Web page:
Wounded Warrior Project Founder Wants to Return as CEO, Has 10-Point Plan to 'Restore Trust'
On Thursday, Wounded Warrior Project released the results of the independent policy review it promised in response to the CBS News and The New York Times investigations into its spending, and announced that it had fired two top executives—CEO Steve Nardizzi and chief operating officer Al Giordano. The organization said it had established an office of the CEO, led by board chairman Anthony Odierno, to head up the search for a new leader.
Within a day, a familiar face had volunteered.
John A. Melia, who founded Wounded Warrior Project in 2003 and led the organization until his departure in 2009, on Friday told The Associated Press that he had requested an "immediate" meeting with the organization's board of directors.
"The new leadership of Wounded Warrior Project must do everything in its power to restore its relationship and regain the trust of those it serves and its donors," he said in a statement.
According to WJXT Jacksonville, Melia had no intentions of rejoining Wounded Warrior Project, even as the controversy unfolded. But when he saw photos of Nardizzi and Giordano next to headlines slamming the organization, it "stirred deep pain within him, knowing the scandalous reports were far from what the organization was meant to stand for." He decided he wanted back in. And he wasn't alone.
A Change.org petition calling for Melia's reinstatement popped up over the weekend, and has more than 460 of the necessary 500 signatures. A Facebook group called "Restore Trust" also appeared, endorsing Melia for the position. The page, founded by Melia's brother, Jim, has about 800 "likes" and appears to be the official communications hub for Melia's reinstatement campaign, sharing articles about Melia from other sites and releasing statements on his behalf.
One of those statements? A 10-point plan for restoring trust in Wounded Warrior Project, published Sunday:
This seems like a reasonable plan of action, aimed mostly at promoting greater transparency. But there are a few items of particular interest here.
Wounded Warrior Project's astronomical growth over the last half-decade or so was in large part due to Nardizzi, who ran the organization more like a business than a charity. Part of that organizational philosophy was a competitive compensation structure designed to attract and retain top talent. Melia's plan to address "excessive compensation" and eliminate bonuses would change that, at least in part, and hints at a move away from the corporate business model.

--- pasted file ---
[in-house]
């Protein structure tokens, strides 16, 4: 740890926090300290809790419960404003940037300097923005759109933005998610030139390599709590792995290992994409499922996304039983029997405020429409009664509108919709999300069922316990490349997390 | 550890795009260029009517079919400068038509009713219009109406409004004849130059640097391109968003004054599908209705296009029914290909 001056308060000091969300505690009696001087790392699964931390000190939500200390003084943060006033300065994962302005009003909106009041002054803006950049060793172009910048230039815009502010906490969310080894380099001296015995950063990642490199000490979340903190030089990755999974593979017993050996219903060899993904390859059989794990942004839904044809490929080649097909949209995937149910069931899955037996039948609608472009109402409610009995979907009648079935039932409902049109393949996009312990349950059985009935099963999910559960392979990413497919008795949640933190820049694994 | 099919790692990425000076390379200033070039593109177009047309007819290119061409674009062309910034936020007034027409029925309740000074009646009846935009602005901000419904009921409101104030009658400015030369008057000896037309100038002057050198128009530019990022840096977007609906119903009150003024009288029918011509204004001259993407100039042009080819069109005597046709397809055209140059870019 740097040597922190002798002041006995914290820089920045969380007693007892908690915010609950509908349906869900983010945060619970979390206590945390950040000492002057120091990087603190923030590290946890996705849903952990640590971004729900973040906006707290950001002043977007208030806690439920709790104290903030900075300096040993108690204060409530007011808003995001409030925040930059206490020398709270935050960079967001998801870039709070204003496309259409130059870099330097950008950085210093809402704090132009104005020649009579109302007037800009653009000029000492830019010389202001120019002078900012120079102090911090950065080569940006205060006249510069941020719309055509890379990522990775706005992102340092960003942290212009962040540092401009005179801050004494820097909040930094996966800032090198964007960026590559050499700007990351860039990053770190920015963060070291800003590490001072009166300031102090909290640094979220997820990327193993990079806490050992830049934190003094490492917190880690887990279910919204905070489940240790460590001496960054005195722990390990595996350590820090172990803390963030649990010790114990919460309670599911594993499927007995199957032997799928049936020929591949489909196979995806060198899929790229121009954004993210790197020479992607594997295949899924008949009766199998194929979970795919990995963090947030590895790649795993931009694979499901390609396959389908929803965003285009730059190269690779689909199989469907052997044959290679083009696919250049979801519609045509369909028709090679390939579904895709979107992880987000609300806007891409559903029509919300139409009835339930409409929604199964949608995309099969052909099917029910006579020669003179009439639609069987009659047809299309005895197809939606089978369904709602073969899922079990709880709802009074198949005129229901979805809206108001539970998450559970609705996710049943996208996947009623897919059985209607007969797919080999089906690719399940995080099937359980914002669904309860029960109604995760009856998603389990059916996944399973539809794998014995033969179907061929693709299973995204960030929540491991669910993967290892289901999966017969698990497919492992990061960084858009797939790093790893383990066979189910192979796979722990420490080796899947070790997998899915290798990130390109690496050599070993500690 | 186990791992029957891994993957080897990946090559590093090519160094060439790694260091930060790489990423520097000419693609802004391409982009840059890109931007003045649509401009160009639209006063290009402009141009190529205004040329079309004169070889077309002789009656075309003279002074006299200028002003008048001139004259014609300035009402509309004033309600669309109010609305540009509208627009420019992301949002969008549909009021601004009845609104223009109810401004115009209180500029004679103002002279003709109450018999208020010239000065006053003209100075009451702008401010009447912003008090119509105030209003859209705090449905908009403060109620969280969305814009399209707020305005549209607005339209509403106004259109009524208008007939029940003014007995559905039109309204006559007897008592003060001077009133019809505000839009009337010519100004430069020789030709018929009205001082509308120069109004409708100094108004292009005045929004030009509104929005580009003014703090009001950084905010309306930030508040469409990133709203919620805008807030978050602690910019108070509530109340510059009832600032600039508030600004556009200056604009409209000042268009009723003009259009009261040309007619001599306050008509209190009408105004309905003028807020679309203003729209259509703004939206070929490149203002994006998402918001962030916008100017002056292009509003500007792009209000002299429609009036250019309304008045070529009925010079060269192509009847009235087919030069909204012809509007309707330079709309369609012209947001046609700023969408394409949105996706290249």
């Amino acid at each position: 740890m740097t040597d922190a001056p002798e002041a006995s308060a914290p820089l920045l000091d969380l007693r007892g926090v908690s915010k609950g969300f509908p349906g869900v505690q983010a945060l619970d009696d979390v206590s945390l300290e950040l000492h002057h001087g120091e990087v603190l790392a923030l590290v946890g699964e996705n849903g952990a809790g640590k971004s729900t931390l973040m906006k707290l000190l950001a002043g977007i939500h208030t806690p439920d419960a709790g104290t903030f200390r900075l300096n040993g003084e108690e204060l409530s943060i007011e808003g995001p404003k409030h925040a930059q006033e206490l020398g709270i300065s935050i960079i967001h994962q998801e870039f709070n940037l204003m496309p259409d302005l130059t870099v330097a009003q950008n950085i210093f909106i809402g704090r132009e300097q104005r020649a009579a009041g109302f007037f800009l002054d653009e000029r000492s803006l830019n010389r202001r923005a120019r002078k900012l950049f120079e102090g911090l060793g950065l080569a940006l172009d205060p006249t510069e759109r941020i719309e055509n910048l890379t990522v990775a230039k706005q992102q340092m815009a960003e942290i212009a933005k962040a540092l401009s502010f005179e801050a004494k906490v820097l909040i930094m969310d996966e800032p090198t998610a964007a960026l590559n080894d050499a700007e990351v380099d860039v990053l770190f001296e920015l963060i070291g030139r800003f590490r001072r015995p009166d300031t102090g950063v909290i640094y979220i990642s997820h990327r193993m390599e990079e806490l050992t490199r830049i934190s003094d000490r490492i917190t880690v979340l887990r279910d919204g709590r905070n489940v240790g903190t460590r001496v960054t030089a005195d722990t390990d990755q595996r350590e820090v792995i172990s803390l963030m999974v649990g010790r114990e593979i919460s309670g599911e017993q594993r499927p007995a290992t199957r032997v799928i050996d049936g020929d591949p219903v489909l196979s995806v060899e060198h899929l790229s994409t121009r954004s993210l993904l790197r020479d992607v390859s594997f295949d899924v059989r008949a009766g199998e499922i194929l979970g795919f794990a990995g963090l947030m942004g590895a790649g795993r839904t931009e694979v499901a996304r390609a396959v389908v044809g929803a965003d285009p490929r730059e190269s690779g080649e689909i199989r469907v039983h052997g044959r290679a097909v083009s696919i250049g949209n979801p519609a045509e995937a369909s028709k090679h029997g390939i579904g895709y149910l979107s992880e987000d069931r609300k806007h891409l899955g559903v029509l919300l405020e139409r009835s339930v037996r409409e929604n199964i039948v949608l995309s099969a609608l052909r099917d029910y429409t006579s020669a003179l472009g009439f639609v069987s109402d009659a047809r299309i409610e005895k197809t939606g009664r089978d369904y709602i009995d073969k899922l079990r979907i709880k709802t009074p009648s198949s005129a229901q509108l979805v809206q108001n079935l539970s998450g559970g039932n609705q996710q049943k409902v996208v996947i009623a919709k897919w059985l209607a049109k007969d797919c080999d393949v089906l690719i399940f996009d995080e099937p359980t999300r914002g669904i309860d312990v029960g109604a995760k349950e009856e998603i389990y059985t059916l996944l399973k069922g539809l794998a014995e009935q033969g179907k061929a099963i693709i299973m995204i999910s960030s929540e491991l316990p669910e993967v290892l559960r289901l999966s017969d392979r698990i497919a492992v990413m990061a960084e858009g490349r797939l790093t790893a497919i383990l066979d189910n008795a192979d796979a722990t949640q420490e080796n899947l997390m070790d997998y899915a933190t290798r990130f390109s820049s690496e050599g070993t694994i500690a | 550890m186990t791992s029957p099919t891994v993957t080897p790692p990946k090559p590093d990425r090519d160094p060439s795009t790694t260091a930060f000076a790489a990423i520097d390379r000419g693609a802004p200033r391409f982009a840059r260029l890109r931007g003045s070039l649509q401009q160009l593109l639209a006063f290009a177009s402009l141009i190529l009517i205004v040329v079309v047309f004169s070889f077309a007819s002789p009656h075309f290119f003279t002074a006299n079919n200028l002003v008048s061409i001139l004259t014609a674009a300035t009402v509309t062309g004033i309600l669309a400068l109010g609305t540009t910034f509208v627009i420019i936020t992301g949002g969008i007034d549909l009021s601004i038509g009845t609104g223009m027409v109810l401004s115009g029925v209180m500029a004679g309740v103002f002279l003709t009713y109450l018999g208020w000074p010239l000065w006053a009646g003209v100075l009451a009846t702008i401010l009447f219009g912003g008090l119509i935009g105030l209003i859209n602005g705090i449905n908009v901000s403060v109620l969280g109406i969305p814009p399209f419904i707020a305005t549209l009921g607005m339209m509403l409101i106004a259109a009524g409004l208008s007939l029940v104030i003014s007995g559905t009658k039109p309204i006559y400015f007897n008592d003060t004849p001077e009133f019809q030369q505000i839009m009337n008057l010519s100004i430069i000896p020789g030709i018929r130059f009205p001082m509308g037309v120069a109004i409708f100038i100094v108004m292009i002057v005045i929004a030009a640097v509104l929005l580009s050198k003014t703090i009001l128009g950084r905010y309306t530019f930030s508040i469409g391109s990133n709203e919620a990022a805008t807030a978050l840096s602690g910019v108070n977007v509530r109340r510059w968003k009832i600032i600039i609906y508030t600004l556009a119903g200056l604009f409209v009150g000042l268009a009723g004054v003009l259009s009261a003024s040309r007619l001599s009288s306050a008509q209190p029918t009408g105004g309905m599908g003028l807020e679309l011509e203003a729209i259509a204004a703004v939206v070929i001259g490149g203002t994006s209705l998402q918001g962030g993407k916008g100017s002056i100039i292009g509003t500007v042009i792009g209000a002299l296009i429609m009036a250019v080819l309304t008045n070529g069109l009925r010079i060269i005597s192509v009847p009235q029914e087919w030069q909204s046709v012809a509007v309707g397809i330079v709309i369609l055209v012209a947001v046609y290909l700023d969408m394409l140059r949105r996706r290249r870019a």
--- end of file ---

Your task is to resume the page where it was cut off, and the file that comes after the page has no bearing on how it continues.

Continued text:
Then there is item No. 10. Wounded Warrior Project has invested heavily in television marketing efforts, which have gone a long way toward establishing the organization as the nation's (perhaps formerly) preeminent veterans charity. Its most recent available tax records show that Wounded Warrior Project spent $2.195 million on "public awareness"—a 12-part documentary series filmed by creative agency Flow Nonfiction—and $2.15 million on DRTV fundraising efforts with another agency, Eaglecom. These expenses aren't out of line for an organization of Wounded Warrior Project's size, but they are the kind of dollar amounts that raise red flags with donors who might not be fully aware of how, exactly, the charity is using donation money. Melia's plan would suspend these television efforts, which could dramatically impact Wounded Warrior Project's already damaged fundraising capabilities.
Melia's plan stands in stark contrast to the "plan" Wounded Warrior Project's board set forth in its policy review findings. The board admitted that there were several areas “in need of strengthening,” including the organization's travel, employee compensation and employee training policies, but stopped short of offering any definitive steps it would take to address those issues. On Monday, Odierno told "CBS This Morning" that Wounded Warrior Project would "strengthen some policies and strengthen some controls around expenses," but didn't say how.
It's easy for Melia, on the outside looking in, to come up with a neat, tidy plan to fix the organization; it's much harder for the board, which must consider the long-term repercussions of every change and how each policy revision will impact stakeholders. Restoring public trust in Wounded Warrior Project is a complex task that will likely require an equally complex plan. But Melia has put something on paper. Wounded Warrior Project's board has not. It's no wonder Melia has already gained so much public support.
The board has not yet commented on Melia's bid for reinstatement.